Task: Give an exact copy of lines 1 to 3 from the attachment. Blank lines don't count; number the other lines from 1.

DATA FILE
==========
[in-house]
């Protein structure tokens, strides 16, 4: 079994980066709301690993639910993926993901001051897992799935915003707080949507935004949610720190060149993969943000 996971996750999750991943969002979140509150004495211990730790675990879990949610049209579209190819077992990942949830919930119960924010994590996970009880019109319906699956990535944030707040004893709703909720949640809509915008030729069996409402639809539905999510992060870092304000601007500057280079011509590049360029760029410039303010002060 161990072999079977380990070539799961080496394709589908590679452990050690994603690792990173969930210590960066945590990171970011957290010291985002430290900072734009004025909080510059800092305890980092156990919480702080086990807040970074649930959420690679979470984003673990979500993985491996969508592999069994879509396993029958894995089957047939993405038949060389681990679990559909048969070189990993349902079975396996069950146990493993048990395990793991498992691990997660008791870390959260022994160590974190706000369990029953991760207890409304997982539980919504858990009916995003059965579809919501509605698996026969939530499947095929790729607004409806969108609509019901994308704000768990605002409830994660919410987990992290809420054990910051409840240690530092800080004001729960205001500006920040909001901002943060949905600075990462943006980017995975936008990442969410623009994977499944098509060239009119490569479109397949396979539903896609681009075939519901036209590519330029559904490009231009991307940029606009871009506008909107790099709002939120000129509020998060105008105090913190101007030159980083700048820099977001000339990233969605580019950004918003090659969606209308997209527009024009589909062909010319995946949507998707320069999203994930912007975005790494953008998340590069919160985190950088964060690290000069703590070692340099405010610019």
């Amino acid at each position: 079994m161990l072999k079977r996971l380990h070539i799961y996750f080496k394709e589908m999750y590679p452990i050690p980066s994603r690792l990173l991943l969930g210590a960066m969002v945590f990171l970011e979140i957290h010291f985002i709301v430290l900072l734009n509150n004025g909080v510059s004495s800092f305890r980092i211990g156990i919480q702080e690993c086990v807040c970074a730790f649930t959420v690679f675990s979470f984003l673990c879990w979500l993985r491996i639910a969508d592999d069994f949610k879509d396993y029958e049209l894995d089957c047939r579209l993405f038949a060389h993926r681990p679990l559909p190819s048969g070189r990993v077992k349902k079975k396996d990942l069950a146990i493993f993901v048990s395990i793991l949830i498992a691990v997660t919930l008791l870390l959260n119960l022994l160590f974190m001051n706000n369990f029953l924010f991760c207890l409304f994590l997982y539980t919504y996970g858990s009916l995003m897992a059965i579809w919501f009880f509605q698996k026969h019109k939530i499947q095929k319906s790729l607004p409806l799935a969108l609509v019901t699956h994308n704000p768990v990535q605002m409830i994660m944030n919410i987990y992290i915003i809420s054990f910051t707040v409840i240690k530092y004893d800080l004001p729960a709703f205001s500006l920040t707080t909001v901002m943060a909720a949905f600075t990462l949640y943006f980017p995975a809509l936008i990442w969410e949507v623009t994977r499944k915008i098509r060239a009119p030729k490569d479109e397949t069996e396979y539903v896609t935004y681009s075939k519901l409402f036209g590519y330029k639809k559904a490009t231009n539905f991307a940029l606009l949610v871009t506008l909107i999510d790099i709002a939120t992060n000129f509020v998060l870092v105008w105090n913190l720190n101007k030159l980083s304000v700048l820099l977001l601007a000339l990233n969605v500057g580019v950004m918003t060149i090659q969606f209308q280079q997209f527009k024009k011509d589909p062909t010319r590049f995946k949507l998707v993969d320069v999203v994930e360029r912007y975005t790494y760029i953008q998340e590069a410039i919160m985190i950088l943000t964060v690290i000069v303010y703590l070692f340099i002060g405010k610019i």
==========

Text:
[in-house]
């Protein structure tokens, strides 16, 4: 079994980066709301690993639910993926993901001051897992799935915003707080949507935004949610720190060149993969943000 996971996750999750991943969002979140509150004495211990730790675990879990949610049209579209190819077992990942949830919930119960924010994590996970009880019109319906699956990535944030707040004893709703909720949640809509915008030729069996409402639809539905999510992060870092304000601007500057280079011509590049360029760029410039303010002060 161990072999079977380990070539799961080496394709589908590679452990050690994603690792990173969930210590960066945590990171970011957290010291985002430290900072734009004025909080510059800092305890980092156990919480702080086990807040970074649930959420690679979470984003673990979500993985491996969508592999069994879509396993029958894995089957047939993405038949060389681990679990559909048969070189990993349902079975396996069950146990493993048990395990793991498992691990997660008791870390959260022994160590974190706000369990029953991760207890409304997982539980919504858990009916995003059965579809919501509605698996026969939530499947095929790729607004409806969108609509019901994308704000768990605002409830994660919410987990992290809420054990910051409840240690530092800080004001729960205001500006920040909001901002943060949905600075990462943006980017995975936008990442969410623009994977499944098509060239009119490569479109397949396979539903896609681009075939519901036209590519330029559904490009231009991307940029606009871009506008909107790099709002939120000129509020998060105008105090913190101007030159980083700048820099977001000339990233969605580019950004918003090659969606209308997209527009024009589909062909010319995946949507998707320069999203994930912007975005790494953008998340590069919160985190950088964060690290000069703590070692340099405010610019």
């Amino acid at each position: 079994m161990l072999k079977r996971l380990h070539i799961y996750f080496k394709e589908m999750y590679p452990i050690p980066s994603r690792l990173l991943l969930g210590a960066m969002v945590f990171l970011e979140i957290h010291f985002i709301v430290l900072l734009n509150n004025g909080v510059s004495s800092f305890r980092i211990g156990i919480q702080e690993c086990v807040c970074a730790f649930t959420v690679f675990s979470f984003l673990c879990w979500l993985r491996i639910a969508d592999d069994f949610k879509d396993y029958e049209l894995d089957c047939r579209l993405f038949a060389h993926r681990p679990l559909p190819s048969g070189r990993v077992k349902k079975k396996d990942l069950a146990i493993f993901v048990s395990i793991l949830i498992a691990v997660t919930l008791l870390l959260n119960l022994l160590f974190m001051n706000n369990f029953l924010f991760c207890l409304f994590l997982y539980t919504y996970g858990s009916l995003m897992a059965i579809w919501f009880f509605q698996k026969h019109k939530i499947q095929k319906s790729l607004p409806l799935a969108l609509v019901t699956h994308n704000p768990v990535q605002m409830i994660m944030n919410i987990y992290i915003i809420s054990f910051t707040v409840i240690k530092y004893d800080l004001p729960a709703f205001s500006l920040t707080t909001v901002m943060a909720a949905f600075t990462l949640y943006f980017p995975a809509l936008i990442w969410e949507v623009t994977r499944k915008i098509r060239a009119p030729k490569d479109e397949t069996e396979y539903v896609t935004y681009s075939k519901l409402f036209g590519y330029k639809k559904a490009t231009n539905f991307a940029l606009l949610v871009t506008l909107i999510d790099i709002a939120t992060n000129f509020v998060l870092v105008w105090n913190l720190n101007k030159l980083s304000v700048l820099l977001l601007a000339l990233n969605v500057g580019v950004m918003t060149i090659q969606f209308q280079q997209f527009k024009k011509d589909p062909t010319r590049f995946k949507l998707v993969d320069v999203v994930e360029r912007y975005t790494y760029i953008q998340e590069a410039i919160m985190i950088l943000t964060v690290i000069v303010y703590l070692f340099i002060g405010k610019i």